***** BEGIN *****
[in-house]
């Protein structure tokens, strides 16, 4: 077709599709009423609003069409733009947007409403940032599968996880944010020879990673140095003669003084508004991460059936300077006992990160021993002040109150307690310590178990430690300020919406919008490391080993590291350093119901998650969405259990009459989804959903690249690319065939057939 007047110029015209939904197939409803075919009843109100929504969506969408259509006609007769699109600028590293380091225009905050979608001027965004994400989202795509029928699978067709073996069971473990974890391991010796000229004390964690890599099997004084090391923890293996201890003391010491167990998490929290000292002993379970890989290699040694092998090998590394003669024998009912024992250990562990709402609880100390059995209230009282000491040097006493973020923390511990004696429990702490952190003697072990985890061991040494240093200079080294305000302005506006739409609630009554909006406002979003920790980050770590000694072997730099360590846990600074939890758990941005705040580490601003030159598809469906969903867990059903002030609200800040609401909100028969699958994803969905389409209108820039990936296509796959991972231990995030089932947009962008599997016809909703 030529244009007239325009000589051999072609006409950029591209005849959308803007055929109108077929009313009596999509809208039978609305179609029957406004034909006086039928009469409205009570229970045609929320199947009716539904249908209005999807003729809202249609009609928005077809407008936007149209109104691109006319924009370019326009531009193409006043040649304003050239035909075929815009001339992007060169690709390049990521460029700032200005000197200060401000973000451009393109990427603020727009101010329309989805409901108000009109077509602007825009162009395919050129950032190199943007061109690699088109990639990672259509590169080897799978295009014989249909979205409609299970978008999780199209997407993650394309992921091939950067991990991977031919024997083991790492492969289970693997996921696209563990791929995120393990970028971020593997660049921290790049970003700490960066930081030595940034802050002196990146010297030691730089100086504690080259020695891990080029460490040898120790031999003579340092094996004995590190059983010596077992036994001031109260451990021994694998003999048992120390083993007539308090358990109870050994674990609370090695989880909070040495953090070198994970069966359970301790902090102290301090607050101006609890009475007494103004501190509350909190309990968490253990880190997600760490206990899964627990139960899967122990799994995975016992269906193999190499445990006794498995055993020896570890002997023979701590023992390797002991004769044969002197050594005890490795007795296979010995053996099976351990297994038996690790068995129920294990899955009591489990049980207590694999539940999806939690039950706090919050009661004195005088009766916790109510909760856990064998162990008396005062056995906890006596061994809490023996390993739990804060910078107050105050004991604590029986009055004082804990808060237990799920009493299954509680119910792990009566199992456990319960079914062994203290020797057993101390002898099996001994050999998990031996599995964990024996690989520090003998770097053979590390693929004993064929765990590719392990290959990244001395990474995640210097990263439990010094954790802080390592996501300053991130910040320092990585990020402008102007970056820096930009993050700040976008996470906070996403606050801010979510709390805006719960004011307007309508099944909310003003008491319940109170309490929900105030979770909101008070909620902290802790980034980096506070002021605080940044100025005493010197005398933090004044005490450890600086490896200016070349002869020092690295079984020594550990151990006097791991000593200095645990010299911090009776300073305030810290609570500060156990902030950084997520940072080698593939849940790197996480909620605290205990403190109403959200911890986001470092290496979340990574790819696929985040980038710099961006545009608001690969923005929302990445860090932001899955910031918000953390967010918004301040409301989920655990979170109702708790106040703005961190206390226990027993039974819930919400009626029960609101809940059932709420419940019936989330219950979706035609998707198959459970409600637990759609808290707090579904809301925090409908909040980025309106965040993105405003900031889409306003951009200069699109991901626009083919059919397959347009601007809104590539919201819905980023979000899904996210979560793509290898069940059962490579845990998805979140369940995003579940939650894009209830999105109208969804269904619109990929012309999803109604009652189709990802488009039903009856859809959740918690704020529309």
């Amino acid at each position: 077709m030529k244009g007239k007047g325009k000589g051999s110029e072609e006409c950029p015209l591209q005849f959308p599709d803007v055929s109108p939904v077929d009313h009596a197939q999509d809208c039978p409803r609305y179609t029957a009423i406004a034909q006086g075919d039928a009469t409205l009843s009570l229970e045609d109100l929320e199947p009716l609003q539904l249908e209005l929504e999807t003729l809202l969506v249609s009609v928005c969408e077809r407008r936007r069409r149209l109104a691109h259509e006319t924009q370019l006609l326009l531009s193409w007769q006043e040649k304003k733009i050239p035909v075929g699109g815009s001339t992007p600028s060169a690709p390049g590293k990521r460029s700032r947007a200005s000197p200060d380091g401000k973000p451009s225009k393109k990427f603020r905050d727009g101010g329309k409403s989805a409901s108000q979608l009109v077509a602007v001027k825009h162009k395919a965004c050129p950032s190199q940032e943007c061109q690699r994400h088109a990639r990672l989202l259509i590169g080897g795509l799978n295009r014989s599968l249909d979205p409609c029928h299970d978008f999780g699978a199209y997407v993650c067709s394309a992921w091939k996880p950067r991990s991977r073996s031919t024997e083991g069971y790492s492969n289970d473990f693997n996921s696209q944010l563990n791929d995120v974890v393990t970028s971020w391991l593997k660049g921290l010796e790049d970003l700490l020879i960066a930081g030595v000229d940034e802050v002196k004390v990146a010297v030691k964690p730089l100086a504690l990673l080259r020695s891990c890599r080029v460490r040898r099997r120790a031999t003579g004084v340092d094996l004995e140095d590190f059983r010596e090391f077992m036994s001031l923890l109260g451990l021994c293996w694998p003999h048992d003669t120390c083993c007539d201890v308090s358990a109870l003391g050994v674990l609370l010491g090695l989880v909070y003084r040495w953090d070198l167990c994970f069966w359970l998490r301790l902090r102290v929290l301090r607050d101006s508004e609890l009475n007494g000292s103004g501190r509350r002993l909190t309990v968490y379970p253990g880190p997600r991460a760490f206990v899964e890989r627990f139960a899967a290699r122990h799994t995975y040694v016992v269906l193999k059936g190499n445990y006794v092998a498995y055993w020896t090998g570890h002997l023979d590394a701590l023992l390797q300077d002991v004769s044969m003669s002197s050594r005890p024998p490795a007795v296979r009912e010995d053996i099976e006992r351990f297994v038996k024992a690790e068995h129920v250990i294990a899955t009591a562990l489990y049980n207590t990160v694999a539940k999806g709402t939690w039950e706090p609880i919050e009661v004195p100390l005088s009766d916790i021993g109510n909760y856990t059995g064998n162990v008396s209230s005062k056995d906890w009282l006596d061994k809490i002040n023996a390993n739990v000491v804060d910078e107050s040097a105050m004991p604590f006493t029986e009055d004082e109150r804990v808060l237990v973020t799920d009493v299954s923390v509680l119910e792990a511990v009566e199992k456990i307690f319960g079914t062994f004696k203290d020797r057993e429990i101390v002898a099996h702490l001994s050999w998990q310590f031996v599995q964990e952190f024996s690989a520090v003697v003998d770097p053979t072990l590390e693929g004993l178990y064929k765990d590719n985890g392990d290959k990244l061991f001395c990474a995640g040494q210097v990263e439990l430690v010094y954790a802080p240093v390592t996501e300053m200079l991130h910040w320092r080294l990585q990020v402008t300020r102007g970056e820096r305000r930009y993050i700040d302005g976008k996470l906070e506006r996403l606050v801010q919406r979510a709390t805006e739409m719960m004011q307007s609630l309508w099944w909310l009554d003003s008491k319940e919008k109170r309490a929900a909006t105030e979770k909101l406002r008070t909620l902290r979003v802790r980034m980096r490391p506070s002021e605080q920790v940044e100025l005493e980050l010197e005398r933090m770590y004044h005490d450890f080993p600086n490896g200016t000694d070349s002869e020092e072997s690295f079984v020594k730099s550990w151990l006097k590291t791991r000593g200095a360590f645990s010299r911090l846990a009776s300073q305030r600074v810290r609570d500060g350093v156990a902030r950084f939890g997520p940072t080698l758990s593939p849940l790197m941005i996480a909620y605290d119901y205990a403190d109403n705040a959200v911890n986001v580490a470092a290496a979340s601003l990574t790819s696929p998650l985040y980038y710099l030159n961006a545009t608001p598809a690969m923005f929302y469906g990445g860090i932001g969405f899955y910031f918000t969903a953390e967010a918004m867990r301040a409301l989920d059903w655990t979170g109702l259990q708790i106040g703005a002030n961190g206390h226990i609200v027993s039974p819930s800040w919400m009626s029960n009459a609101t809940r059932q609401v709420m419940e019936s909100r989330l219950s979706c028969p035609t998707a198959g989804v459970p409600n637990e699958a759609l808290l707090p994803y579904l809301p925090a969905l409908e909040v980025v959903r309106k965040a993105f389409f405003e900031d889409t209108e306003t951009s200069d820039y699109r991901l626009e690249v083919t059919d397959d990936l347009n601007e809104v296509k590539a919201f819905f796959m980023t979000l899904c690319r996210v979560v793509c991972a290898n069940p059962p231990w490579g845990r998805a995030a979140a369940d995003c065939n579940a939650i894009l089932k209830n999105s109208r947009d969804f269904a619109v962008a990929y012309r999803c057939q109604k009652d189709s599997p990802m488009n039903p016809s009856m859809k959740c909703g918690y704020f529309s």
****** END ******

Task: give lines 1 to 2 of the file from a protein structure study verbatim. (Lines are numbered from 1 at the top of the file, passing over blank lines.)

[in-house]
């Protein structure tokens, strides 16, 4: 077709599709009423609003069409733009947007409403940032599968996880944010020879990673140095003669003084508004991460059936300077006992990160021993002040109150307690310590178990430690300020919406919008490391080993590291350093119901998650969405259990009459989804959903690249690319065939057939 007047110029015209939904197939409803075919009843109100929504969506969408259509006609007769699109600028590293380091225009905050979608001027965004994400989202795509029928699978067709073996069971473990974890391991010796000229004390964690890599099997004084090391923890293996201890003391010491167990998490929290000292002993379970890989290699040694092998090998590394003669024998009912024992250990562990709402609880100390059995209230009282000491040097006493973020923390511990004696429990702490952190003697072990985890061991040494240093200079080294305000302005506006739409609630009554909006406002979003920790980050770590000694072997730099360590846990600074939890758990941005705040580490601003030159598809469906969903867990059903002030609200800040609401909100028969699958994803969905389409209108820039990936296509796959991972231990995030089932947009962008599997016809909703 030529244009007239325009000589051999072609006409950029591209005849959308803007055929109108077929009313009596999509809208039978609305179609029957406004034909006086039928009469409205009570229970045609929320199947009716539904249908209005999807003729809202249609009609928005077809407008936007149209109104691109006319924009370019326009531009193409006043040649304003050239035909075929815009001339992007060169690709390049990521460029700032200005000197200060401000973000451009393109990427603020727009101010329309989805409901108000009109077509602007825009162009395919050129950032190199943007061109690699088109990639990672259509590169080897799978295009014989249909979205409609299970978008999780199209997407993650394309992921091939950067991990991977031919024997083991790492492969289970693997996921696209563990791929995120393990970028971020593997660049921290790049970003700490960066930081030595940034802050002196990146010297030691730089100086504690080259020695891990080029460490040898120790031999003579340092094996004995590190059983010596077992036994001031109260451990021994694998003999048992120390083993007539308090358990109870050994674990609370090695989880909070040495953090070198994970069966359970301790902090102290301090607050101006609890009475007494103004501190509350909190309990968490253990880190997600760490206990899964627990139960899967122990799994995975016992269906193999190499445990006794498995055993020896570890002997023979701590023992390797002991004769044969002197050594005890490795007795296979010995053996099976351990297994038996690790068995129920294990899955009591489990049980207590694999539940999806939690039950706090919050009661004195005088009766916790109510909760856990064998162990008396005062056995906890006596061994809490023996390993739990804060910078107050105050004991604590029986009055004082804990808060237990799920009493299954509680119910792990009566199992456990319960079914062994203290020797057993101390002898099996001994050999998990031996599995964990024996690989520090003998770097053979590390693929004993064929765990590719392990290959990244001395990474995640210097990263439990010094954790802080390592996501300053991130910040320092990585990020402008102007970056820096930009993050700040976008996470906070996403606050801010979510709390805006719960004011307007309508099944909310003003008491319940109170309490929900105030979770909101008070909620902290802790980034980096506070002021605080940044100025005493010197005398933090004044005490450890600086490896200016070349002869020092690295079984020594550990151990006097791991000593200095645990010299911090009776300073305030810290609570500060156990902030950084997520940072080698593939849940790197996480909620605290205990403190109403959200911890986001470092290496979340990574790819696929985040980038710099961006545009608001690969923005929302990445860090932001899955910031918000953390967010918004301040409301989920655990979170109702708790106040703005961190206390226990027993039974819930919400009626029960609101809940059932709420419940019936989330219950979706035609998707198959459970409600637990759609808290707090579904809301925090409908909040980025309106965040993105405003900031889409306003951009200069699109991901626009083919059919397959347009601007809104590539919201819905980023979000899904996210979560793509290898069940059962490579845990998805979140369940995003579940939650894009209830999105109208969804269904619109990929012309999803109604009652189709990802488009039903009856859809959740918690704020529309």